In a written judgment today, the east London tribunal said: ‘There was no dismissal of the claimant – the claimant resigned. ‘Therefore the complaint of unfair constructive dismissal contrary to section 95 Employment Rights Act 1996 fails and is dismissed.’
In her case Ms English claimed she was treated as an ‘overpaid lackey’ after being handed a £100,000 contract for winning series six of the BBC1 show in 2010.
Lord Sugar described the decision as ‘a victory for the law against the claim culture’ in a Tweet after the verdict was published.The entrepreneur and peer accused Ms English of attempting to ‘blackmail’ him when he gave evidence to the tribunal, saying he had no case to answer and that Ms English was after his money.
The Apprentice winner resigned from her job with Lord Sugar’s IT division Viglen in May 2011 claiming the job was ‘a sham’ and a ‘PR construct’.
The formal investment banker said she then felt pressurised into taking up a new position at Lord Sugar’s internet set-top box company You View.
Lord Sugar said he was trying to help her out as she had complained of being ‘desperate for money’ however Ms English claimed to the tribunal that during an unscheduled meeting on September 28 2011, Lord Sugar told her he would not be renewing her contract and he told her he did not ‘give a shit’.
But rather than his comment being aimed at Ms English, Lord Sugar meant he was expressing his disregard at how the matter might play out in the media.
He told the tribunal he was being paid back for his kindness by ‘having to come here and humiliate myself in front of the national media’, adding: ‘I’m here because I have principles and I’m not just going to pay off people.
‘When her instructing solicitor heard my name, it must have been “Ding, ding, ding – jackpot”.’
Lord Sugar admitted it made him ‘very angry’ to have ‘derisory actions’ brought against him by Ms English, describing it as ‘tantamount to blackmail’.
During giving evidence at the east London employment tribunal he said: ‘I’m here because I believe I have no case to answer and because I trust in the tribunal system and I’m here because I believe this is a classic abuse of the tribunal system.’
He accused his former apprentice of being a ‘serial liar’ during the tribunal and said that, with hindsight, he would have neither hired her nor offered her a second position when she initially resigned.
In a statement, Lord Sugar said the case brought by Ms English was a ‘charade’ and he vowed to put an end to the so-called claim culture.
He went onto say: ‘I am pleased that the tribunal has returned this verdict and feel vindicated in the judgment that myself, my companies, the BBC, the TV production company and my staff acted properly throughout Ms. English’s employment.
‘There was never a case for us to answer but her need for money and fame meant that the whole system was subjected to this charade.
‘I have been cleared of a derisory attempt to smear my name and extract money from me. The allegations were without substance, and I believe this case was brought with one intention in mind – the presumption that I would not attend the tribunal, that I would not testify and that I would settle out of court, sending Ms English on her way with a tidy settlement.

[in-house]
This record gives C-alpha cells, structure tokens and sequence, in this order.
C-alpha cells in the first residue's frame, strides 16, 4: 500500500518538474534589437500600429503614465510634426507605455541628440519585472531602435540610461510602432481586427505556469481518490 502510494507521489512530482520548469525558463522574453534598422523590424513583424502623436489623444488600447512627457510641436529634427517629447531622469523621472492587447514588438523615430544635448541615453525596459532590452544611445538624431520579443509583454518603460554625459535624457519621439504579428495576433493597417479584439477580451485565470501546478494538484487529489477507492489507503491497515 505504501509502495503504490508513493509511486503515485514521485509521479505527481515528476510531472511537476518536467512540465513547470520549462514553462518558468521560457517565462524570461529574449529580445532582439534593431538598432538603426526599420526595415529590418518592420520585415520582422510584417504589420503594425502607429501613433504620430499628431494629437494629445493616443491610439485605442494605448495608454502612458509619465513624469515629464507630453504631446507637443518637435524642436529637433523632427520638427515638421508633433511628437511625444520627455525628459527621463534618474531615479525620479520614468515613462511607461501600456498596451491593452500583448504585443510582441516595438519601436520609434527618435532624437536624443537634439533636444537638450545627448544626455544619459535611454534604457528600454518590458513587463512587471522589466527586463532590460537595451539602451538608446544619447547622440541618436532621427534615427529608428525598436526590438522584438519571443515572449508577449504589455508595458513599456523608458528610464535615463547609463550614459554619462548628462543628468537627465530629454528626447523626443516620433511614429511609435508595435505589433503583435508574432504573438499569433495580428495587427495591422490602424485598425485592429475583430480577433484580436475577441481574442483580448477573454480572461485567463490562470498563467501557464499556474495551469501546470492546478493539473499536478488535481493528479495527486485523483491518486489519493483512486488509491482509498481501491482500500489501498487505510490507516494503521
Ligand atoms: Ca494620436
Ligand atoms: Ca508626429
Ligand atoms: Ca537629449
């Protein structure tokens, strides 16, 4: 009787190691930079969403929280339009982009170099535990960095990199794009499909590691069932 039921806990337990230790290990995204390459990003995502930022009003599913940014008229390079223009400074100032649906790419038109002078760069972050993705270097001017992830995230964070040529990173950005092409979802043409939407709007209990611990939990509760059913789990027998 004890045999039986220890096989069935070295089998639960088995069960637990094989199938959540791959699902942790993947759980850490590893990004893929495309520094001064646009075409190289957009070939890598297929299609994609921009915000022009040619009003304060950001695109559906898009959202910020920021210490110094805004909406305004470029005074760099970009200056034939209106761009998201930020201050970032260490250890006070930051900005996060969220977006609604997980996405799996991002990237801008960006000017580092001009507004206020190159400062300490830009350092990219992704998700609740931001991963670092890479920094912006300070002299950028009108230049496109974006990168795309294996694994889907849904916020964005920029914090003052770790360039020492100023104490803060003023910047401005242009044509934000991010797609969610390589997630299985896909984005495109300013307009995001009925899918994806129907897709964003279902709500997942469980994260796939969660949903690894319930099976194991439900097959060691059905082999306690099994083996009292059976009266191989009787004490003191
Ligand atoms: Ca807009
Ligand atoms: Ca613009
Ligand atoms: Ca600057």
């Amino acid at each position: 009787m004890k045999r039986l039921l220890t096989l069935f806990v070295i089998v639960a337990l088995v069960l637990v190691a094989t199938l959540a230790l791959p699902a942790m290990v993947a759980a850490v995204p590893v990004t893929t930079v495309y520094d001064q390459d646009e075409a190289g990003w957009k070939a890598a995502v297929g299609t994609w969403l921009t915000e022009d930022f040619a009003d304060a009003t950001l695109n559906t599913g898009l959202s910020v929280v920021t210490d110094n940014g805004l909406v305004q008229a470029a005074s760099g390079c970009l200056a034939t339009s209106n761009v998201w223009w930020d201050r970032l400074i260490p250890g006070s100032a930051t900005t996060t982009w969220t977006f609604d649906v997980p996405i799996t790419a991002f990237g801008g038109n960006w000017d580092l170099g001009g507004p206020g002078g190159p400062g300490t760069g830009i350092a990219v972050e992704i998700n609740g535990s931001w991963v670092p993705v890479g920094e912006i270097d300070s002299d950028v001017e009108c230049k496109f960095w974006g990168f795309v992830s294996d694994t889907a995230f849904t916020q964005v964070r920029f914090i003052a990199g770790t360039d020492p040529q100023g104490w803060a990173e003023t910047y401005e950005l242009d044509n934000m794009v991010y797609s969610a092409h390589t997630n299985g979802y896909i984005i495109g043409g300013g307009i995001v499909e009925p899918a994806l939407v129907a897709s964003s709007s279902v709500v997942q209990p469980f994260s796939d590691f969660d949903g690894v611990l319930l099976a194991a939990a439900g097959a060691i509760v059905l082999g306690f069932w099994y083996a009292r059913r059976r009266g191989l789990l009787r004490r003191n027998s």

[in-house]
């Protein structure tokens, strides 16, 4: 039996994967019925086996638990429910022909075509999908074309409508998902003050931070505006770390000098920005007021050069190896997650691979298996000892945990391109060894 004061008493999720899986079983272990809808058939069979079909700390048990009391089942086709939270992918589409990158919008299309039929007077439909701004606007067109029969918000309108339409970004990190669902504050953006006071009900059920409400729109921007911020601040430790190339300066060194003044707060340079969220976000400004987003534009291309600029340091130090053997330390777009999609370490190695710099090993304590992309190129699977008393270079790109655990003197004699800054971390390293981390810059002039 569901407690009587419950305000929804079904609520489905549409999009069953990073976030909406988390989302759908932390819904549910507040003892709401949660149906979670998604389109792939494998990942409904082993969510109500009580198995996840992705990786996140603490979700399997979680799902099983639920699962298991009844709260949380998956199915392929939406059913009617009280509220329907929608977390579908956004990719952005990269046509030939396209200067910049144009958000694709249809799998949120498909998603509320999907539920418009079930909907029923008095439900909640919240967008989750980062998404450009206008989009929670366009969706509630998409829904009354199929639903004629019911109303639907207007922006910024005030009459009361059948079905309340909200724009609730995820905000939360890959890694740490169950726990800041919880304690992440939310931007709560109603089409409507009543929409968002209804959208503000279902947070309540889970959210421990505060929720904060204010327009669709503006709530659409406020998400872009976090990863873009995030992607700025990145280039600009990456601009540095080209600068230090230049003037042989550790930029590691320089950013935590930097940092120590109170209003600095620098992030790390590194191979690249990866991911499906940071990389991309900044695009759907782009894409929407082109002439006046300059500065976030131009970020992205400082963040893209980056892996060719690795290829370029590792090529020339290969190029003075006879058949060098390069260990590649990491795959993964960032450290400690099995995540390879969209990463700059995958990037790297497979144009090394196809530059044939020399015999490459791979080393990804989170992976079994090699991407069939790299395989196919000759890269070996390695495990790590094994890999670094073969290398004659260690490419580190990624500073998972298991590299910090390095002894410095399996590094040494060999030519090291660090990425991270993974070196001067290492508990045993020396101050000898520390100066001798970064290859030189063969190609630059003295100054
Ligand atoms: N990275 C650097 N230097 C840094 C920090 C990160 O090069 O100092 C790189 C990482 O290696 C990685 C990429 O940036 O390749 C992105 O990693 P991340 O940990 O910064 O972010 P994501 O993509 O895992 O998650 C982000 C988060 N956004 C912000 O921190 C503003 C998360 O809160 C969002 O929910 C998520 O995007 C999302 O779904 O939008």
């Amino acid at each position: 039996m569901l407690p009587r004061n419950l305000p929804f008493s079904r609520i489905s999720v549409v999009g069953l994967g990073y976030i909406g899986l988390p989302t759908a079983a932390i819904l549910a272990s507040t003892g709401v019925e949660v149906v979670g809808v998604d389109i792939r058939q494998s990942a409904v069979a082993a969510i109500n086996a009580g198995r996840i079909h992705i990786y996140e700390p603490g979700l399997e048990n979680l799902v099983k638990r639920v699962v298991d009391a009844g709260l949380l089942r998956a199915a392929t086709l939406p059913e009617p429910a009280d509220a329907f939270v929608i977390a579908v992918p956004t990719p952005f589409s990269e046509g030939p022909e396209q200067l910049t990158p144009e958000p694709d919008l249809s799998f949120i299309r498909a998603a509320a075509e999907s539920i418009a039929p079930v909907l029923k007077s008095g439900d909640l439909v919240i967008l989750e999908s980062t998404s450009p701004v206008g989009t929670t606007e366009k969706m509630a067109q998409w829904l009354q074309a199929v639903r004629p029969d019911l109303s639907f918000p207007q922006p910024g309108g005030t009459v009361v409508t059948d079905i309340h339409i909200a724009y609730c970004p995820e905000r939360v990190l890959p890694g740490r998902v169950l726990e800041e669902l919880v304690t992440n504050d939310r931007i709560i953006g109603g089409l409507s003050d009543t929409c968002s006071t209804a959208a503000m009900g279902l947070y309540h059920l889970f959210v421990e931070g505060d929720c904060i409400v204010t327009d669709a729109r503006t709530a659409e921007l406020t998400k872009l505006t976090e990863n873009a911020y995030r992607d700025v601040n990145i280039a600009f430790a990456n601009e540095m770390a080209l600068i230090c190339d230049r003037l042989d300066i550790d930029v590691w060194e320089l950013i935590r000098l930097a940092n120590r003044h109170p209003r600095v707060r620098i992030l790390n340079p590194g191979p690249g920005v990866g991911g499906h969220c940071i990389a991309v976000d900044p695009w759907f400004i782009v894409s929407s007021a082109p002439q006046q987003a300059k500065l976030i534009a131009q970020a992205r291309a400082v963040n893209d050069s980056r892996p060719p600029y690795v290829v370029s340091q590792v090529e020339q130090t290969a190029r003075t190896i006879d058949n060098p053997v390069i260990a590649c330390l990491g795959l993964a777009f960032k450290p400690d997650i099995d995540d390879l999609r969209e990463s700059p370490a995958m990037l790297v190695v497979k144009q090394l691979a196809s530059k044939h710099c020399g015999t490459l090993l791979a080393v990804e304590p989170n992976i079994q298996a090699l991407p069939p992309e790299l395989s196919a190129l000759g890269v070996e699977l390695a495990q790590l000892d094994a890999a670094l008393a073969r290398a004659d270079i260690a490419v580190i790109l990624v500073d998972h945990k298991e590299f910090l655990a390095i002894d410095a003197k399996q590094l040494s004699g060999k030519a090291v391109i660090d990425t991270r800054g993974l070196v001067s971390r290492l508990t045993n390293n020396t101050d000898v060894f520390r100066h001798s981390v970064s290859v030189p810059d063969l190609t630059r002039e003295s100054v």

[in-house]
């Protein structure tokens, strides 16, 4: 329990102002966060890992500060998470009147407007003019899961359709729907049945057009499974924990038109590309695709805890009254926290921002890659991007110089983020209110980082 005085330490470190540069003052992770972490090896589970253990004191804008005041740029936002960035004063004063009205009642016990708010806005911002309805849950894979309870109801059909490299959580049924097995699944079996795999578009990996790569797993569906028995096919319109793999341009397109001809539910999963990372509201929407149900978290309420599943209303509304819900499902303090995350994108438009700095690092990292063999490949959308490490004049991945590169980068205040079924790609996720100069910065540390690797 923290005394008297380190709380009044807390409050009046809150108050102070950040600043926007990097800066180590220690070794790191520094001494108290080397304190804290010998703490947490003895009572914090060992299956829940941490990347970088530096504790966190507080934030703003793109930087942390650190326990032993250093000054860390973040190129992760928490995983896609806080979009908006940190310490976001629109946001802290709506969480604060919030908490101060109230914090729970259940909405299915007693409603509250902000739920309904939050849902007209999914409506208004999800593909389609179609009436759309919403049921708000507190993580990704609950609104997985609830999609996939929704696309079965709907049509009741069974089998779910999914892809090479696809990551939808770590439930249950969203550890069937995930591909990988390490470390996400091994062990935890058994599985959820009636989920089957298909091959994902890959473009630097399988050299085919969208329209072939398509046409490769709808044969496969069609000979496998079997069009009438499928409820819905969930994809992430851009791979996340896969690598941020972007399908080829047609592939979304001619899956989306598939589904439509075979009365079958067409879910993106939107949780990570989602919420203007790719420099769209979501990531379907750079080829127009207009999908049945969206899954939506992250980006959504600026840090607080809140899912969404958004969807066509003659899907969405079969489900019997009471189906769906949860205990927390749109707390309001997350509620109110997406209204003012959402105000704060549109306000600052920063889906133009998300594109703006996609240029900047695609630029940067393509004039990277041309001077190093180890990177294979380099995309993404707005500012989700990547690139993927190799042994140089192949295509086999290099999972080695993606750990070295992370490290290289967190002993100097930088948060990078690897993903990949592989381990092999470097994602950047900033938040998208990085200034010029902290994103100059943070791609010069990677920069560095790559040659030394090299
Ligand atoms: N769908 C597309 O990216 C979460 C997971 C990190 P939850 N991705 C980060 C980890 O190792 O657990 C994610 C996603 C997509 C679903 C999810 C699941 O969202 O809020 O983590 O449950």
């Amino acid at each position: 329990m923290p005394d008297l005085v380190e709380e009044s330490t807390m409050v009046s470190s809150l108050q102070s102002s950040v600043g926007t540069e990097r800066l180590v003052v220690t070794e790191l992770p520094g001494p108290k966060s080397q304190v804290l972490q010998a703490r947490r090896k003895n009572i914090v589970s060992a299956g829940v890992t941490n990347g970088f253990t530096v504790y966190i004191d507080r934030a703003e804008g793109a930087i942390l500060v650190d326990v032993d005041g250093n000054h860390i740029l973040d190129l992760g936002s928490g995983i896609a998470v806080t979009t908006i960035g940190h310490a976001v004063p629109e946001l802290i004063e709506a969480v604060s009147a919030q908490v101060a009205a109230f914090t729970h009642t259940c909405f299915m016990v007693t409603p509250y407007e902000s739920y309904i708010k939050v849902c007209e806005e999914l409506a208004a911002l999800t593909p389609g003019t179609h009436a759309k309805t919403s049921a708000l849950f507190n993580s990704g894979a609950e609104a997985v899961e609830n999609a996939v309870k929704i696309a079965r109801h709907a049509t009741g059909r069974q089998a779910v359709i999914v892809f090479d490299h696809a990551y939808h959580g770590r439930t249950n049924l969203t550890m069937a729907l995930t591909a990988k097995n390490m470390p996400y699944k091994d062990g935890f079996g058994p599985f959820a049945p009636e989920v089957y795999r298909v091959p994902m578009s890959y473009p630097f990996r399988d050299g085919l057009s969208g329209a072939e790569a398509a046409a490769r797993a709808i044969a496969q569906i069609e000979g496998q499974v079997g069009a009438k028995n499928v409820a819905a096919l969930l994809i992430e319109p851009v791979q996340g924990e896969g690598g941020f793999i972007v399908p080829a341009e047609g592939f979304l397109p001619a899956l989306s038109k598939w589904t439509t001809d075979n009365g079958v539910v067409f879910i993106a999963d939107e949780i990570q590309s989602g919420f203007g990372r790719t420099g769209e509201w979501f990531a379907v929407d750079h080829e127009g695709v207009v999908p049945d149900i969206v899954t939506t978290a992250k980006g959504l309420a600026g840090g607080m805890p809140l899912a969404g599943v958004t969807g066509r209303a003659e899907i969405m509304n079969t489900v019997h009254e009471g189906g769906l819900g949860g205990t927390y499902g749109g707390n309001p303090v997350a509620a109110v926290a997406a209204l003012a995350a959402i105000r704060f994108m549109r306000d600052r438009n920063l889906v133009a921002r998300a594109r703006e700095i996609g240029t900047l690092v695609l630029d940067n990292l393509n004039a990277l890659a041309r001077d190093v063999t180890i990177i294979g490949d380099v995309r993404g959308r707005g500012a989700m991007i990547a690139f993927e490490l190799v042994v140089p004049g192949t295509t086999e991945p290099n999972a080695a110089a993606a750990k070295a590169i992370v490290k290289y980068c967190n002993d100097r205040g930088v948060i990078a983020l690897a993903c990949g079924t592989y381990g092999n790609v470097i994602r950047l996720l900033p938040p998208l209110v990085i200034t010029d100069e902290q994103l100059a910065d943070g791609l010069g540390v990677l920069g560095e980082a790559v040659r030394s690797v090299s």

‘I’m afraid she underestimated me and her reputation is now in tatters. I have principles and I am not going to be forced to compromise them, no matter how much time and money they might cost me.
‘This case was a sham and a total abuse of a tribunal system, which is there to protect employees who have been mistreated. It is not there to aid those chancing their arm at landing a big payday. I hope that other companies will learn from this example and also fight off derisory claims.
‘What has happened here is representative of a new wave of claim culture where some employees file spurious actions regardless of whose reputation it may smear in the process.
‘I have spoken about this subject in the House of Lords and will continue to campaign to put an end to this practice, which has developed in recent years and is seemingly spiralling out of control. This has to be stopped.’
Commenting on the tribunal outcome Martin Pratt, Associate in the employment team at law firm Lester Aldridge LLP said: “It is unsurprising that Ms English lost her case. From press reports of the case it appears that her major complaints were that while working for Lord Sugar she was given no work and that her job, effectively, did not exist. In most circumstances, however, there is no general obligation on an employer to provide the employee with something to do, and by her own evidence she seems to have effectively admitted to the tribunal that her role was redundant.
On that basis the tribunal was unlikely to find that her contract had been breached and that she was thus entitled to resign and claim constructive dismissal. Even if they had, it is quite possible that her damages would have been minimal on the grounds that she was immediately offered another job by Lord Sugar after her resignation and, even if she hadn’t taken the new role, she would have been made redundant within a short period of time anyway. All in all it looks like she had a pretty poor case.”